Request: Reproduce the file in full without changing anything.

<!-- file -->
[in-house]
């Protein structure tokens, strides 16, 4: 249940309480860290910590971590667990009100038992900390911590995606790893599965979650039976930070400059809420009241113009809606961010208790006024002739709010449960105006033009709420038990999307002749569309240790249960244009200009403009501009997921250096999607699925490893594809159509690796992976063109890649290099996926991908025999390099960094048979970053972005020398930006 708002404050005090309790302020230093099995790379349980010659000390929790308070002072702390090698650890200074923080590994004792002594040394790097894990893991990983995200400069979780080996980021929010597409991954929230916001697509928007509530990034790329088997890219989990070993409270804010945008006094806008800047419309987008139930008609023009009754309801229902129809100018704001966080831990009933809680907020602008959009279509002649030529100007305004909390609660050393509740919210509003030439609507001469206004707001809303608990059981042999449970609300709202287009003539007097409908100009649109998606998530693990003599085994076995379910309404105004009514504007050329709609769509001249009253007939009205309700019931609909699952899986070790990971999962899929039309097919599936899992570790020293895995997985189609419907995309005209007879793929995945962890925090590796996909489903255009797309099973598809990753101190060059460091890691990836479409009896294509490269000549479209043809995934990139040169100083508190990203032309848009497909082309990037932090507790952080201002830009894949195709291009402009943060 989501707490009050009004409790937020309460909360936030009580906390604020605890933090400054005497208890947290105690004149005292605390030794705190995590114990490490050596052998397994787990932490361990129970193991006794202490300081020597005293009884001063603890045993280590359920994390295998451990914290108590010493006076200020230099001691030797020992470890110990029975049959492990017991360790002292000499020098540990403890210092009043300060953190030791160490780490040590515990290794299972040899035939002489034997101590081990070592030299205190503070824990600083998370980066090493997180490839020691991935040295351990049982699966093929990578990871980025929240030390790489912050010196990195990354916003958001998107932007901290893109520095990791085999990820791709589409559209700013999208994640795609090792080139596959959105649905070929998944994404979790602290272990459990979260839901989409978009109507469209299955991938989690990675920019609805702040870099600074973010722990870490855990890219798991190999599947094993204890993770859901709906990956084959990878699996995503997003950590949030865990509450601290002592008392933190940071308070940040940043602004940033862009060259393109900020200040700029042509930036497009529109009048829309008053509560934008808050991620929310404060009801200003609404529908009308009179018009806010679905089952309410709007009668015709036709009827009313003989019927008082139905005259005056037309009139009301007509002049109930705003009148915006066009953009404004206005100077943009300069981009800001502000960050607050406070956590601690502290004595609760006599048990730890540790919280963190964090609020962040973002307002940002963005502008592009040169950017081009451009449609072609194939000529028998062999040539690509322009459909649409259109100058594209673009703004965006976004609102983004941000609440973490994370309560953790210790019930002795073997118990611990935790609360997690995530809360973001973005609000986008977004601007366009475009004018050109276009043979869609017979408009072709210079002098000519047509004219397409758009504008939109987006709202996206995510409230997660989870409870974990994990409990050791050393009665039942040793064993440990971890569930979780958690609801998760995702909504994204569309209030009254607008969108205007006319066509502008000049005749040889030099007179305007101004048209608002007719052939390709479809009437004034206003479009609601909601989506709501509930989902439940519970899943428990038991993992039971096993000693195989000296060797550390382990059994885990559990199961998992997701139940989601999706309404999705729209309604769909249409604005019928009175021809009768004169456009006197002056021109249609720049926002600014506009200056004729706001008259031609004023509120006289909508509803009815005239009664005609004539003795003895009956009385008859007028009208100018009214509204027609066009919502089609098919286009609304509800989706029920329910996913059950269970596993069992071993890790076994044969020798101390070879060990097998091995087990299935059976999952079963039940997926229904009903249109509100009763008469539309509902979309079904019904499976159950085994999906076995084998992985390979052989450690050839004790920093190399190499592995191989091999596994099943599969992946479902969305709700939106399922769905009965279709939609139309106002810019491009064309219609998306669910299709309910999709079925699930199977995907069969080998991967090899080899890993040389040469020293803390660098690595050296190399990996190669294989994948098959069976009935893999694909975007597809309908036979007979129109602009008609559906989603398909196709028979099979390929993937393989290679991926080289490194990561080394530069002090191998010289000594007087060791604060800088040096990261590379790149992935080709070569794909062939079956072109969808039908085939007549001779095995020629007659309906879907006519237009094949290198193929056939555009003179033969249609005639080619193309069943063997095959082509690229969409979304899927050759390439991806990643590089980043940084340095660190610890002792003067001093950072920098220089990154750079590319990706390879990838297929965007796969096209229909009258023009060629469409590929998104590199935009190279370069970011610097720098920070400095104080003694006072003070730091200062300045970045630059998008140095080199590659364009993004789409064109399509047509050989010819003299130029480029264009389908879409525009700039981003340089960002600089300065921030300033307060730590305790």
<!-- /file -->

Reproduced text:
[in-house]
């Protein structure tokens, strides 16, 4: 249940309480860290910590971590667990009100038992900390911590995606790893599965979650039976930070400059809420009241113009809606961010208790006024002739709010449960105006033009709420038990999307002749569309240790249960244009200009403009501009997921250096999607699925490893594809159509690796992976063109890649290099996926991908025999390099960094048979970053972005020398930006 708002404050005090309790302020230093099995790379349980010659000390929790308070002072702390090698650890200074923080590994004792002594040394790097894990893991990983995200400069979780080996980021929010597409991954929230916001697509928007509530990034790329088997890219989990070993409270804010945008006094806008800047419309987008139930008609023009009754309801229902129809100018704001966080831990009933809680907020602008959009279509002649030529100007305004909390609660050393509740919210509003030439609507001469206004707001809303608990059981042999449970609300709202287009003539007097409908100009649109998606998530693990003599085994076995379910309404105004009514504007050329709609769509001249009253007939009205309700019931609909699952899986070790990971999962899929039309097919599936899992570790020293895995997985189609419907995309005209007879793929995945962890925090590796996909489903255009797309099973598809990753101190060059460091890691990836479409009896294509490269000549479209043809995934990139040169100083508190990203032309848009497909082309990037932090507790952080201002830009894949195709291009402009943060 989501707490009050009004409790937020309460909360936030009580906390604020605890933090400054005497208890947290105690004149005292605390030794705190995590114990490490050596052998397994787990932490361990129970193991006794202490300081020597005293009884001063603890045993280590359920994390295998451990914290108590010493006076200020230099001691030797020992470890110990029975049959492990017991360790002292000499020098540990403890210092009043300060953190030791160490780490040590515990290794299972040899035939002489034997101590081990070592030299205190503070824990600083998370980066090493997180490839020691991935040295351990049982699966093929990578990871980025929240030390790489912050010196990195990354916003958001998107932007901290893109520095990791085999990820791709589409559209700013999208994640795609090792080139596959959105649905070929998944994404979790602290272990459990979260839901989409978009109507469209299955991938989690990675920019609805702040870099600074973010722990870490855990890219798991190999599947094993204890993770859901709906990956084959990878699996995503997003950590949030865990509450601290002592008392933190940071308070940040940043602004940033862009060259393109900020200040700029042509930036497009529109009048829309008053509560934008808050991620929310404060009801200003609404529908009308009179018009806010679905089952309410709007009668015709036709009827009313003989019927008082139905005259005056037309009139009301007509002049109930705003009148915006066009953009404004206005100077943009300069981009800001502000960050607050406070956590601690502290004595609760006599048990730890540790919280963190964090609020962040973002307002940002963005502008592009040169950017081009451009449609072609194939000529028998062999040539690509322009459909649409259109100058594209673009703004965006976004609102983004941000609440973490994370309560953790210790019930002795073997118990611990935790609360997690995530809360973001973005609000986008977004601007366009475009004018050109276009043979869609017979408009072709210079002098000519047509004219397409758009504008939109987006709202996206995510409230997660989870409870974990994990409990050791050393009665039942040793064993440990971890569930979780958690609801998760995702909504994204569309209030009254607008969108205007006319066509502008000049005749040889030099007179305007101004048209608002007719052939390709479809009437004034206003479009609601909601989506709501509930989902439940519970899943428990038991993992039971096993000693195989000296060797550390382990059994885990559990199961998992997701139940989601999706309404999705729209309604769909249409604005019928009175021809009768004169456009006197002056021109249609720049926002600014506009200056004729706001008259031609004023509120006289909508509803009815005239009664005609004539003795003895009956009385008859007028009208100018009214509204027609066009919502089609098919286009609304509800989706029920329910996913059950269970596993069992071993890790076994044969020798101390070879060990097998091995087990299935059976999952079963039940997926229904009903249109509100009763008469539309509902979309079904019904499976159950085994999906076995084998992985390979052989450690050839004790920093190399190499592995191989091999596994099943599969992946479902969305709700939106399922769905009965279709939609139309106002810019491009064309219609998306669910299709309910999709079925699930199977995907069969080998991967090899080899890993040389040469020293803390660098690595050296190399990996190669294989994948098959069976009935893999694909975007597809309908036979007979129109602009008609559906989603398909196709028979099979390929993937393989290679991926080289490194990561080394530069002090191998010289000594007087060791604060800088040096990261590379790149992935080709070569794909062939079956072109969808039908085939007549001779095995020629007659309906879907006519237009094949290198193929056939555009003179033969249609005639080619193309069943063997095959082509690229969409979304899927050759390439991806990643590089980043940084340095660190610890002792003067001093950072920098220089990154750079590319990706390879990838297929965007796969096209229909009258023009060629469409590929998104590199935009190279370069970011610097720098920070400095104080003694006072003070730091200062300045970045630059998008140095080199590659364009993004789409064109399509047509050989010819003299130029480029264009389908879409525009700039981003340089960002600089300065921030300033307060730590305790």